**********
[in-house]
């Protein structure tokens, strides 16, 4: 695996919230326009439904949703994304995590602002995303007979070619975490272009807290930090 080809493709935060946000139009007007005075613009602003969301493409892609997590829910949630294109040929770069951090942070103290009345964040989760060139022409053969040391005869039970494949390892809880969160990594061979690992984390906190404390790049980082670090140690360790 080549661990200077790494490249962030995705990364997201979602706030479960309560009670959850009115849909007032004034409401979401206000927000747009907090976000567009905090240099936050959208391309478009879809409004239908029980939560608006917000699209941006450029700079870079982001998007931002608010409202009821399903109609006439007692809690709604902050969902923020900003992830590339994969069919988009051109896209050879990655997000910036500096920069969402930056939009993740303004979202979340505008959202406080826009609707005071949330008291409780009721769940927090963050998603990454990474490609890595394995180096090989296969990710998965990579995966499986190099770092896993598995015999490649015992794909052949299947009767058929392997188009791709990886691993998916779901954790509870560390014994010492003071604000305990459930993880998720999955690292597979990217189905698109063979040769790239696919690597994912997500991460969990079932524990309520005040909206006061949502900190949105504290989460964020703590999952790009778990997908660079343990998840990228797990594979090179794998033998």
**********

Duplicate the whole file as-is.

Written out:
[in-house]
């Protein structure tokens, strides 16, 4: 695996919230326009439904949703994304995590602002995303007979070619975490272009807290930090 080809493709935060946000139009007007005075613009602003969301493409892609997590829910949630294109040929770069951090942070103290009345964040989760060139022409053969040391005869039970494949390892809880969160990594061979690992984390906190404390790049980082670090140690360790 080549661990200077790494490249962030995705990364997201979602706030479960309560009670959850009115849909007032004034409401979401206000927000747009907090976000567009905090240099936050959208391309478009879809409004239908029980939560608006917000699209941006450029700079870079982001998007931002608010409202009821399903109609006439007692809690709604902050969902923020900003992830590339994969069919988009051109896209050879990655997000910036500096920069969402930056939009993740303004979202979340505008959202406080826009609707005071949330008291409780009721769940927090963050998603990454990474490609890595394995180096090989296969990710998965990579995966499986190099770092896993598995015999490649015992794909052949299947009767058929392997188009791709990886691993998916779901954790509870560390014994010492003071604000305990459930993880998720999955690292597979990217189905698109063979040769790239696919690597994912997500991460969990079932524990309520005040909206006061949502900190949105504290989460964020703590999952790009778990997908660079343990998840990228797990594979090179794998033998």